Research on Life Cycle Assessment (LCA) was initially performed to analyze specific products; however, it evolved to assess environmental impacts of more complex systems, such as roads. In this, the construction, use and maintenance stages are usually considered. The results of different studies revealed that all stages have relevant environmental impacts like topsoil loss, change in the use of land, modification of natural drainage and groundwater patterns, landslides, erosion, sedimentation, landscape degradation, increase in noise and dust levels, fuel and oil spills, waste generation, and air, soil and water pollution.

This paper presents the results of a literature review on the application of LCA in road construction as a tool to quantify the potential impacts derived from the use of traditional and alternative materials. The research showed that the most common materials found were recycled asphalt (concrete and bitumen), fly ash, and polymer. In addition, the environmental impact categories more commonly assessed were energy consumption and global warming potential (GWP). These results claimed that the construction of roads should be directed towards the fulfilment of technical, social, economic and environmental criteria. Finally, it was found that most of the studies were performed for high traffic volume roads; therefore, for developing countries, research is needed focussed on low traffic ones.


Porcelain stoneware tile (PST) is currently the ceramic tile of greatest commercial and innovation interest. An environmental life cycle assessment of different varieties of PST was undertaken to enable hotspots to be identified, strategies to be defined, differences between PST varieties to be evaluated and guidance for PST manufacturers to be provided in choosing the Environmental Product Declaration (EPD) programme that best suited their needs according to grouping criteria.


Analysis of previous information allowed three main parameters (thickness, glaze content and mechanical treatment) to be identified in order to encompass all PST variations. Fifteen varieties of PST were thus studied. The coverage of 1 m2 of household floor surface with the different PST varieties for 50 years was defined as functional unit. The study sets out environmental data whose traceability was verified by independent third parties for obtaining 14 EPDs of PST under Spanish EPD programmes.

Results and discussion

The study presents PST inventory analysis and environmental impact over the entire life cycle of the studied PST varieties. The natural gas consumed in the manufacturing stage accounted for more than 70% abiotic depletion–fossil fuels and global warming; electricity consumption accounted for more than 60% ozone layer depletion, while the electricity generated by the cogeneration systems avoided significant environmental impacts in the Spanish power grid mix. The variations in PST thickness, amount of glaze and mechanical treatments were evaluated. The PST variety with the lowest environmental impact was the one with the lowest thickness, was unglazed and had no mechanical treatments. Similarly, the PST variety with the highest environmental impact was the one with the greatest thickness, was glazed and had been mechanically treated.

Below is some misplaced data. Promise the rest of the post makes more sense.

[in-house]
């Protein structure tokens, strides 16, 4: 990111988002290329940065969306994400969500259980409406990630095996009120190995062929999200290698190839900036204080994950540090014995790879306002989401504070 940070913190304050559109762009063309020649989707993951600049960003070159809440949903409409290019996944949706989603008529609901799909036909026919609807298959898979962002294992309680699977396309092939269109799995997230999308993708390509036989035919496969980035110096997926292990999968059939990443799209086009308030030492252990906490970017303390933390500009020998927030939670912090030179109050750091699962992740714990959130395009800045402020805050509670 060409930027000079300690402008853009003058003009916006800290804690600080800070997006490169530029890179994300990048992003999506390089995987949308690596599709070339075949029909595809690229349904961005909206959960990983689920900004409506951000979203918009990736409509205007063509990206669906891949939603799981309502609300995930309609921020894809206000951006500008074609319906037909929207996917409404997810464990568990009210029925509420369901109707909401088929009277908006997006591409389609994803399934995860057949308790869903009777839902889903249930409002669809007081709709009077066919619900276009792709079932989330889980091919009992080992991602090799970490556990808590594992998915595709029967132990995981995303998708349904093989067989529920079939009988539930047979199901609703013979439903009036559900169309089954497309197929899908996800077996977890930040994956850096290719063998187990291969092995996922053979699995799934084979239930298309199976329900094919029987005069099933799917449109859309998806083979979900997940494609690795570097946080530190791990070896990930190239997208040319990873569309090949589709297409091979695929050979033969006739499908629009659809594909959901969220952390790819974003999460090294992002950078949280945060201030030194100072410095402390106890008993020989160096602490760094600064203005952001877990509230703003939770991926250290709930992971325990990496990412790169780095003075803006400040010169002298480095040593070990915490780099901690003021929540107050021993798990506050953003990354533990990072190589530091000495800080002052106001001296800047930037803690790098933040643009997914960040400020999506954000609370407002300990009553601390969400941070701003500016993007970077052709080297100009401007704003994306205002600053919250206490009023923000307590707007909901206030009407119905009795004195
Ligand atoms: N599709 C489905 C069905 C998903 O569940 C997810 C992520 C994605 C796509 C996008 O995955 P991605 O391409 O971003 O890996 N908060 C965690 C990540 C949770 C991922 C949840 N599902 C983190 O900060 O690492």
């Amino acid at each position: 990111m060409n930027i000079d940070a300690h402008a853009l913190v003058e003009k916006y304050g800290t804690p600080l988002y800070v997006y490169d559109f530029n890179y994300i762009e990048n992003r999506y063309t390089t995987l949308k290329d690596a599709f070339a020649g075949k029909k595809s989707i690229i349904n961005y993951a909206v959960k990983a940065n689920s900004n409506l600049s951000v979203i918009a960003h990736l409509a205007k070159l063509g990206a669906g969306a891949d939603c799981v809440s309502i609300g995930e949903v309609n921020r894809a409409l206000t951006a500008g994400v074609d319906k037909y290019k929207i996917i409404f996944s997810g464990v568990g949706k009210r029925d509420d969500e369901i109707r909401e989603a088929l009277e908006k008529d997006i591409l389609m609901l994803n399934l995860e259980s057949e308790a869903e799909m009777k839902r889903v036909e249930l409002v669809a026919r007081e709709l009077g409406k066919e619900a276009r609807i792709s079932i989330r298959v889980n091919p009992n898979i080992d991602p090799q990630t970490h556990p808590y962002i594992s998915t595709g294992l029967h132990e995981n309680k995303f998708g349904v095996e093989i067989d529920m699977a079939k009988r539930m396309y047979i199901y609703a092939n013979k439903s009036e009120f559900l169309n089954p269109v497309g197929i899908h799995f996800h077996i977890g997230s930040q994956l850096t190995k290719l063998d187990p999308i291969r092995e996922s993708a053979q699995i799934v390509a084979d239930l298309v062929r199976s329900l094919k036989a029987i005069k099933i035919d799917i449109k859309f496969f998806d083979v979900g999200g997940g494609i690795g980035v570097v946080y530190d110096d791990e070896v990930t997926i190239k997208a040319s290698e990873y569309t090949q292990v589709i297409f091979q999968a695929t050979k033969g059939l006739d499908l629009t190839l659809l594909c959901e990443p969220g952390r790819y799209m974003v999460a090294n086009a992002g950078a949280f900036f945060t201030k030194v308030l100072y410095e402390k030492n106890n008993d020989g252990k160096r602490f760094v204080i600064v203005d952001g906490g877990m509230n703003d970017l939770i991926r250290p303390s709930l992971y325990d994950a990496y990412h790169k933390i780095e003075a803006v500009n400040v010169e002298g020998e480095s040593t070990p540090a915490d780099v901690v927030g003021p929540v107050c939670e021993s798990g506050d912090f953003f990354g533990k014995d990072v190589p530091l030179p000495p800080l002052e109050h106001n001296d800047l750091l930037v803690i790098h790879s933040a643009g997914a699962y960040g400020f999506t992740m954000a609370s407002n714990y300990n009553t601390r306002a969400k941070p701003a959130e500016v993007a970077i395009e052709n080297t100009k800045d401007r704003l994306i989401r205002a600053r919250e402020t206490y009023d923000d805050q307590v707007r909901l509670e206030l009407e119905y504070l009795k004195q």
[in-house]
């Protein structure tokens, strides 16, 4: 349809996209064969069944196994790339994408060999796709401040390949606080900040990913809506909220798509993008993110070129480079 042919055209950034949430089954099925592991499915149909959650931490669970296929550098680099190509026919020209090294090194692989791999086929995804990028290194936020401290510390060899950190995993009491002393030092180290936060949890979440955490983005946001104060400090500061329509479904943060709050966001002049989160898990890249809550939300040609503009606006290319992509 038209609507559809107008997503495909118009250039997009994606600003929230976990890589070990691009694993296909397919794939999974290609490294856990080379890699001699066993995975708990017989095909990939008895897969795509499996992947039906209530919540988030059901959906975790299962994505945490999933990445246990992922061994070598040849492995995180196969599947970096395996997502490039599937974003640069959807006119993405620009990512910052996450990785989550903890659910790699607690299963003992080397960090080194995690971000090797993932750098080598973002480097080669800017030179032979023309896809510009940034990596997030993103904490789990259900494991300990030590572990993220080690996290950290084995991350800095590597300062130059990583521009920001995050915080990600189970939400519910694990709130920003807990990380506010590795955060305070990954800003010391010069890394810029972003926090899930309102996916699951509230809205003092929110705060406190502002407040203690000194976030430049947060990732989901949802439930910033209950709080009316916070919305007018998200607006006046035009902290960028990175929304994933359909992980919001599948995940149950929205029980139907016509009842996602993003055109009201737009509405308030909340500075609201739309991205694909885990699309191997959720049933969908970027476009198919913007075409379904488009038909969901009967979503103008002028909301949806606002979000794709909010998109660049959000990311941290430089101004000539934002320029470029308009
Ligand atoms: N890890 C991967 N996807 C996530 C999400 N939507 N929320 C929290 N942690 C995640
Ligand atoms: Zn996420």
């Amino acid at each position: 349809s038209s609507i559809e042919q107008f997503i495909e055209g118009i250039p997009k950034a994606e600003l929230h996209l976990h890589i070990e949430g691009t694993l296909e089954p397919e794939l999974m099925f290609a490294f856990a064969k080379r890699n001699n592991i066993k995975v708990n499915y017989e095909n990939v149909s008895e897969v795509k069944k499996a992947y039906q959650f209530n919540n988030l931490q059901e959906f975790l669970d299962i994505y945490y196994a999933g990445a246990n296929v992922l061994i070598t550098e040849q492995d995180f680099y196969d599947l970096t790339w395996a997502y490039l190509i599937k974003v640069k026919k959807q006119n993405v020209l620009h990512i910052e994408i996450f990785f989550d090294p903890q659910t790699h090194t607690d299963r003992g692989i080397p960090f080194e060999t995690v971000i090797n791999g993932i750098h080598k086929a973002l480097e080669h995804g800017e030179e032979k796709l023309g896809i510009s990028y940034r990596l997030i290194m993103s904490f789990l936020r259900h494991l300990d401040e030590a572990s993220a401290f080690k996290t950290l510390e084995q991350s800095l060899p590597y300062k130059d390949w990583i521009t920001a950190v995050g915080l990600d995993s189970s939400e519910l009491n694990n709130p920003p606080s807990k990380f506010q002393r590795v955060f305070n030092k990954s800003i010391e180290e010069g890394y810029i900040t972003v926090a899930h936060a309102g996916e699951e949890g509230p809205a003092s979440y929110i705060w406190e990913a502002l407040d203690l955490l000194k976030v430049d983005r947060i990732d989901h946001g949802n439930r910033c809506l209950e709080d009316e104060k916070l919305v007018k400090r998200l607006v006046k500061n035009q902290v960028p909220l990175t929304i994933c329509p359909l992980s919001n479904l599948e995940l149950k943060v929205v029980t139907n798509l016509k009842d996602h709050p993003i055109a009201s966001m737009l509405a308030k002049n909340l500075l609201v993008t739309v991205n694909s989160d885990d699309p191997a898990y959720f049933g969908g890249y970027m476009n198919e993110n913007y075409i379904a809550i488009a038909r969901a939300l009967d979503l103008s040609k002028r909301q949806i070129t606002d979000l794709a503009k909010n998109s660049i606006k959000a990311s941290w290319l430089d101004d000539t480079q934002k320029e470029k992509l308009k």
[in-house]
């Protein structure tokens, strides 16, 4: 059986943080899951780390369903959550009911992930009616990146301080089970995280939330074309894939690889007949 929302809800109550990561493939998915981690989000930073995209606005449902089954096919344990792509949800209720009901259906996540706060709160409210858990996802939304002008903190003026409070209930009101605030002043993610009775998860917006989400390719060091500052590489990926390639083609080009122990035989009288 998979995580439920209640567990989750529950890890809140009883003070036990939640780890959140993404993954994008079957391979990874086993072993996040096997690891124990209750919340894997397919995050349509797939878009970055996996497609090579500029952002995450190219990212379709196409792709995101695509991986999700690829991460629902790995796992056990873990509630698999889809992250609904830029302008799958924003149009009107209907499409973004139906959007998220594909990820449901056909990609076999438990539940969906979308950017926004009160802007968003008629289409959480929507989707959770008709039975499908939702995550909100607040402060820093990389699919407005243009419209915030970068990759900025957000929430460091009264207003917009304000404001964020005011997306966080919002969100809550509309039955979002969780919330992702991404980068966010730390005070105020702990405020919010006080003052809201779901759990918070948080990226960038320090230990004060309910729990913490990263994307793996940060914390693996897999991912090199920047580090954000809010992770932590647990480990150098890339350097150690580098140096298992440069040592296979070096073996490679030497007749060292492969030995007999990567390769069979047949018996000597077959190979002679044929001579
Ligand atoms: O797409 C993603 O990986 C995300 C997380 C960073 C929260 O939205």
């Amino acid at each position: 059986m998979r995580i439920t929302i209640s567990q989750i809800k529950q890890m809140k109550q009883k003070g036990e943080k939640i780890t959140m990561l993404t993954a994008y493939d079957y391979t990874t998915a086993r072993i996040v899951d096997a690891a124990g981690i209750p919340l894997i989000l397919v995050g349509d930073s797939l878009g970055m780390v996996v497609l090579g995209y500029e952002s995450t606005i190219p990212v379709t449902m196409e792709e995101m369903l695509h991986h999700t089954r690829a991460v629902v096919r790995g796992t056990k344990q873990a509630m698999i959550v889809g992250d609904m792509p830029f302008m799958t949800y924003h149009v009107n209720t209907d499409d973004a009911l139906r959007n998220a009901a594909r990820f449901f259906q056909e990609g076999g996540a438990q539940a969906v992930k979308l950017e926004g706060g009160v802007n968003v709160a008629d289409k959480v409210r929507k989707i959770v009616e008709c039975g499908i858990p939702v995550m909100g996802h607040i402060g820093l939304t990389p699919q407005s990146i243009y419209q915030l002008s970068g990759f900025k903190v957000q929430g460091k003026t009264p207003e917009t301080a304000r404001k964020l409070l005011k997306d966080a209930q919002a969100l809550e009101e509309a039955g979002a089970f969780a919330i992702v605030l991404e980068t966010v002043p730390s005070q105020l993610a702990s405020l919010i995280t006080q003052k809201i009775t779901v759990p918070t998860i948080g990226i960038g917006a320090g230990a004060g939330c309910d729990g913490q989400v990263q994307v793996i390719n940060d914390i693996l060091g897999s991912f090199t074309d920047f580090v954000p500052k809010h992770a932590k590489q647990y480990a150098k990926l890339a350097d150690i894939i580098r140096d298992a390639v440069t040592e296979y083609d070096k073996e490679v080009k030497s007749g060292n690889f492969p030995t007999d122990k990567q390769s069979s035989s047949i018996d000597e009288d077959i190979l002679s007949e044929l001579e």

The PST life cycle stage with the highest environmental impact was the manufacturing stage. The main hotspots found were production and consumption of energy and raw materials extraction. Variation in thickness was a key factor that proportionally influenced almost all studied impact categories; the quantity of glaze strongly modified abiotic depletion–elements and eutrophication, while the mechanical treatments contributed mainly to ozone depletion. The study of all PST varieties led to the important conclusion, against the current trend, that differences among them were found to be so significant that declaring a number of PSTs within the same EPD is not directly possible, and it needs preliminary verification to ensure compliance with the product category rule.

Key projects

Este documento de orientación es el resultado de la colaboración entre expertos en enfoque de ciclo de vida y turismo sostenible del ámbito de la academia, organizaciones internacionales y asociaciones industriales.

El objetivo principal del proyecto es promover la sostenibilidad de los destinos turísticos. Los principales resultados del proyecto incluyen el desarrollo de una metodología que incluye la combinación de ACV y tablas input-output para llevar a cabo evaluaciones de sostenibilidad de estos destinos, la selección de indicadores y la realización de una prueba piloto de la metodología.

El objetivo principal del proyecto es identificar las mejores prácticas relacionadas con los Edificios de consumo energético casi nulo (en inglés, Net Zero Energy Buildings, NZEB) y las soluciones de industrialización aplicadas a edificios en España y Francia, identificando los principales desafíos y oportunidades en relación con la aplicación de la Directiva 2010/31/UE del Parlamento Europeo y del Consejo sobre la eficiencia energética en los edificios. El resultado principal del proyecto incluye la creación de una plataforma euroregional y virtual en España, Francia y en el resto del ámbito europeo, para debatir las mejores prácticas relacionadas con la industrialización de los Edificios de consumo energético casi nulo y recopilar casos de estudio y productos.

El objetivo principal del proyecto es promover la eficiencia de los recursos y la reducción de los impactos ambientales asociados a la gestión urbana durante todas las fases de su ciclo de vida y también promover el uso de la metodología ACV. El resultado principal del proyecto incluye el desarrollo de una herramienta de software de ACV, en línea y gratuita, para la evaluación de los impactos relacionados con la energía y el consumo de agua de zonas urbanas de Francia, España y Portugal.

El objetivo principal del proyecto consiste en la construcción de una colaboración estratégica a largo plazo a través de las instituciones de enseñanza superior para mejorar la capacidad institucional y de investigación, en general, en términos de calificaciones académicas y prácticas de enseñanza. En particular, el proyecto tiene como fin desarrollar e implementar un programa de Másters sobre procedimientos innovadores de análisis de participación integrada de la viabilidad y conveniencia de los sistemas de energía en relación con la especificidad de los diferentes contextos socioeconómicos y geográficos.

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UNESCO Chair in Life Cycle and
Climate Change ESCI-UPF

Passeig Pujades 1, 08003
Barcelona, España
(+34) 93 295 4710

2024-06-25 15:25:18